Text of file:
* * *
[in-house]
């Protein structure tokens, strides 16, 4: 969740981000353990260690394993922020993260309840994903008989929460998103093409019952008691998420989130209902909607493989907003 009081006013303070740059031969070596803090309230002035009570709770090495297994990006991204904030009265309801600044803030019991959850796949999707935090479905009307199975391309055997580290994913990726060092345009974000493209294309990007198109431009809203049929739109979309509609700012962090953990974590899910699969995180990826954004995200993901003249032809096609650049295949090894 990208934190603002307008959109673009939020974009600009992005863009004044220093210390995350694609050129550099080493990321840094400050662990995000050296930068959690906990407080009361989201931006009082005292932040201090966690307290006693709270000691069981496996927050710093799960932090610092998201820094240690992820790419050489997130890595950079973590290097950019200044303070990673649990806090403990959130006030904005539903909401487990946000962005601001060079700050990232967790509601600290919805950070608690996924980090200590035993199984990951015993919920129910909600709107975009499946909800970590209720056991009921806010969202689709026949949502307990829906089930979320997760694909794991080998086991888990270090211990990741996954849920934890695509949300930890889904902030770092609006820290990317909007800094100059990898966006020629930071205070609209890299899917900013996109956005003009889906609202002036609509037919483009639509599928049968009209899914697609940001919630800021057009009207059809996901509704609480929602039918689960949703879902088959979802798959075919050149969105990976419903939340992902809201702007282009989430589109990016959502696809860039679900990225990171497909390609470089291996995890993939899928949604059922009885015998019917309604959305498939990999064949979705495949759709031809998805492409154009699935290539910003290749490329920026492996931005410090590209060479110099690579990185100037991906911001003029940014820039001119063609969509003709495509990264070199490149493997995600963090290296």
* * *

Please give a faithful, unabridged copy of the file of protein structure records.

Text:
[in-house]
């Protein structure tokens, strides 16, 4: 969740981000353990260690394993922020993260309840994903008989929460998103093409019952008691998420989130209902909607493989907003 009081006013303070740059031969070596803090309230002035009570709770090495297994990006991204904030009265309801600044803030019991959850796949999707935090479905009307199975391309055997580290994913990726060092345009974000493209294309990007198109431009809203049929739109979309509609700012962090953990974590899910699969995180990826954004995200993901003249032809096609650049295949090894 990208934190603002307008959109673009939020974009600009992005863009004044220093210390995350694609050129550099080493990321840094400050662990995000050296930068959690906990407080009361989201931006009082005292932040201090966690307290006693709270000691069981496996927050710093799960932090610092998201820094240690992820790419050489997130890595950079973590290097950019200044303070990673649990806090403990959130006030904005539903909401487990946000962005601001060079700050990232967790509601600290919805950070608690996924980090200590035993199984990951015993919920129910909600709107975009499946909800970590209720056991009921806010969202689709026949949502307990829906089930979320997760694909794991080998086991888990270090211990990741996954849920934890695509949300930890889904902030770092609006820290990317909007800094100059990898966006020629930071205070609209890299899917900013996109956005003009889906609202002036609509037919483009639509599928049968009209899914697609940001919630800021057009009207059809996901509704609480929602039918689960949703879902088959979802798959075919050149969105990976419903939340992902809201702007282009989430589109990016959502696809860039679900990225990171497909390609470089291996995890993939899928949604059922009885015998019917309604959305498939990999064949979705495949759709031809998805492409154009699935290539910003290749490329920026492996931005410090590209060479110099690579990185100037991906911001003029940014820039001119063609969509003709495509990264070199490149493997995600963090290296």